BACKGROUND: Around 30% of the world's stunted children live in India. The Government of India has proposed a new cadre of community-based workers to improve nutrition in 200 districts. We aimed to find out the effect of such a worker carrying out home visits and participatory group meetings on children's linear growth. METHODS: We did a cluster-randomised controlled trial in two adjoining districts of Jharkhand and Odisha, India. 120 clusters (around 1000 people each) were randomly allocated to intervention or control using a lottery. Randomisation took place in July, 2013, and was stratified by district and number of hamlets per cluster (0, 1-2, or ≥3), resulting in six strata. In each intervention cluster, a worker carried out one home visit in the third trimester of pregnancy, monthly visits to children younger than 2 years to support feeding, hygiene, care, and stimulation, as well as monthly women's group meetings to promote individual and community action for nutrition. Participants were pregnant women identified and recruited in the study clusters and their children. We excluded stillbirths and neonatal deaths, infants whose mothers died, those with congenital abnormalities, multiple births, and mother and infant pairs who migrated out of the study area permanently during the trial period. Data collectors visited each woman in pregnancy, within 72 h of her baby's birth, and at 3, 6, 9, 12, and 18 months after birth. The primary outcome was children's length-for-age Z score at 18 months of age. Analyses were by intention to treat. Due to the nature of the intervention, participants and the intervention team were not masked to allocation. Data collectors and the data manager were masked to allocation. The trial is registered as ISCRTN (51505201) and with the Clinical Trials Registry of India (number 2014/06/004664). RESULTS: Between Oct 1, 2013, and Dec 31, 2015, we recruited 5781 pregnant women. 3001 infants were born to pregnant women recruited between Oct 1, 2013, and Feb 10, 2015, and were therefore eligible for follow-up (1460 assigned to intervention; 1541 assigned to control). Three groups of children could not be included in the final analysis: 147 migrated out of the study area (67 in intervention clusters; 80 in control clusters), 77 died after the neonatal period and before 18 months (31 in intervention clusters; 46 in control clusters), and seven had implausible length-for-age Z scores (<-5 SD; one in intervention cluster; six in control clusters). We measured 1253 (92%) of 1362 eligible children at 18 months in intervention clusters, and 1308 (92%) of 1415 eligible children in control clusters. Mean length-for-age Z score at 18 months was -2·31 (SD 1·12) in intervention clusters and -2·40 (SD 1·10) in control clusters (adjusted difference 0·107, 95% CI -0·011 to 0·226, p=0·08). The intervention did not significantly affect exclusive breastfeeding, timely introduction of complementary foods, morbidity, appropriate home care or care-seeking during childhood illnesses. In intervention clusters, more pregnant women and children attained minimum dietary diversity (adjusted odds ratio [aOR] for women 1·39, 95% CI 1·03-1·90; for children 1·47, 1·07-2·02), more mothers washed their hands before feeding children (5·23, 2·61-10·5), fewer children were underweight at 18 months (0·81, 0·66-0·99), and fewer infants died (0·63, 0·39-1·00). INTERPRETATION: Introduction of a new worker in areas with a high burden of undernutrition in rural eastern India did not significantly increase children's length. However, certain secondary outcomes such as self-reported dietary diversity and handwashing, as well as infant survival were improved. The interventions tested in this trial can be further optimised for use at scale, but substantial improvements in growth will require investment in nutrition-sensitive interventions, including clean water, sanitation, family planning, girls' education, and social safety nets. FUNDING: UK Medical Research Council, Wellcome Trust, UK Department for International Development (DFID).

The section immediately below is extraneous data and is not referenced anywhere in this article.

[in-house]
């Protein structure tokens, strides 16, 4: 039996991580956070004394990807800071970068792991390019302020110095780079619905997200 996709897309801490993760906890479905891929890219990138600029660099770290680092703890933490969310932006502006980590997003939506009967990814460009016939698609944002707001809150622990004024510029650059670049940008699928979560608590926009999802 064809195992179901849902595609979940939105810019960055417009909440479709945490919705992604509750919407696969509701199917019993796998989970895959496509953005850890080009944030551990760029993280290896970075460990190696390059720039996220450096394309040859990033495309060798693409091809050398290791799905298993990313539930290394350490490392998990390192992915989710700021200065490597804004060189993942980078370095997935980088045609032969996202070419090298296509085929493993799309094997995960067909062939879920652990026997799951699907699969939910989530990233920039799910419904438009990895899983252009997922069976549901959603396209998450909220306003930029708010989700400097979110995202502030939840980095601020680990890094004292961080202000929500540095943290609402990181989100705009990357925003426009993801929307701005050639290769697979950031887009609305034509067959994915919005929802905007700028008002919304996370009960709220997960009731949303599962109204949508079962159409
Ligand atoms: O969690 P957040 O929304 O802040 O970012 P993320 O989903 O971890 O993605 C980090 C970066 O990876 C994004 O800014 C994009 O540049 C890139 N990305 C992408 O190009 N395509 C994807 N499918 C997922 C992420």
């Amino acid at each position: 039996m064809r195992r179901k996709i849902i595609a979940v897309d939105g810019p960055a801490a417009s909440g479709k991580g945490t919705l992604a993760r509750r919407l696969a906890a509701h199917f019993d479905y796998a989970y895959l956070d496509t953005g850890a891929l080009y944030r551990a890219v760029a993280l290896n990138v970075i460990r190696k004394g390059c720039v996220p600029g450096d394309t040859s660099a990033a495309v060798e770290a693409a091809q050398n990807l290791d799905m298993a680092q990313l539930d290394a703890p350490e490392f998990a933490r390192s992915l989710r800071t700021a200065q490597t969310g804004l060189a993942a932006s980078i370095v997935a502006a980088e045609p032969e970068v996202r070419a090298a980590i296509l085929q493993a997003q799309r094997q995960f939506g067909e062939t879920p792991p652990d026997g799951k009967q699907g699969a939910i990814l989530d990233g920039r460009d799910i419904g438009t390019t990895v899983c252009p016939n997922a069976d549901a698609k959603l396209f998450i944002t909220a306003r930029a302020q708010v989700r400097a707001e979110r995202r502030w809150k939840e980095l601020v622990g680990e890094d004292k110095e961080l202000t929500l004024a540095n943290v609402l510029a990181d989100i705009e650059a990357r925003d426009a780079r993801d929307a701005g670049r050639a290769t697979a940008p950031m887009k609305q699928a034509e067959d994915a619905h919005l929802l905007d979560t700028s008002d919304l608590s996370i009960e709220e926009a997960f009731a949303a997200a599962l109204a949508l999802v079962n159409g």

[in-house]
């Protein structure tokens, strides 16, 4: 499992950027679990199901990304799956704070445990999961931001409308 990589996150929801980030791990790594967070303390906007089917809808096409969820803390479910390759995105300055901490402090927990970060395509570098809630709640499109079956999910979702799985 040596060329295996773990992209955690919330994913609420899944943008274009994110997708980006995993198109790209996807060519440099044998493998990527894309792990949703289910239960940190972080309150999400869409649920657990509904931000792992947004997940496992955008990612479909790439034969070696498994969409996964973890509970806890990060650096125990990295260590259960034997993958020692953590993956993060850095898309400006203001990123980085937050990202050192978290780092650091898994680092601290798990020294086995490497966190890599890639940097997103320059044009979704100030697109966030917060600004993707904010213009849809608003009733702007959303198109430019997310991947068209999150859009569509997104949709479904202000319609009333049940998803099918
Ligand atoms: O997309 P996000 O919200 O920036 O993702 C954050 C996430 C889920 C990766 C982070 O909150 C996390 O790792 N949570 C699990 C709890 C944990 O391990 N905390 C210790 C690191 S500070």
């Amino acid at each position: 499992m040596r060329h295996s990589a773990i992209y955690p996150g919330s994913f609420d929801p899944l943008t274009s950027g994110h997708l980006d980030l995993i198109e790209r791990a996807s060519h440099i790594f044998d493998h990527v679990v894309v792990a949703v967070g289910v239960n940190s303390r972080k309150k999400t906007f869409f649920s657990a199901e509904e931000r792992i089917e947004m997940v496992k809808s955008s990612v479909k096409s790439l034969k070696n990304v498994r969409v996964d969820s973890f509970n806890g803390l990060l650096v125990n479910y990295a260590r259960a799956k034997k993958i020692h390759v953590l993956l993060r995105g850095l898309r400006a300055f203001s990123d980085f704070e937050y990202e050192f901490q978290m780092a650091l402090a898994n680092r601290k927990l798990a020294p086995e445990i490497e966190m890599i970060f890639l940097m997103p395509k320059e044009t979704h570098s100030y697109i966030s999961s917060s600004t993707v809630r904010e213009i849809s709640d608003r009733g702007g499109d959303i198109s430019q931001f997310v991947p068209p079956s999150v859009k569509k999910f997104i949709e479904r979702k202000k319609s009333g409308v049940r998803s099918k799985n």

Assuntos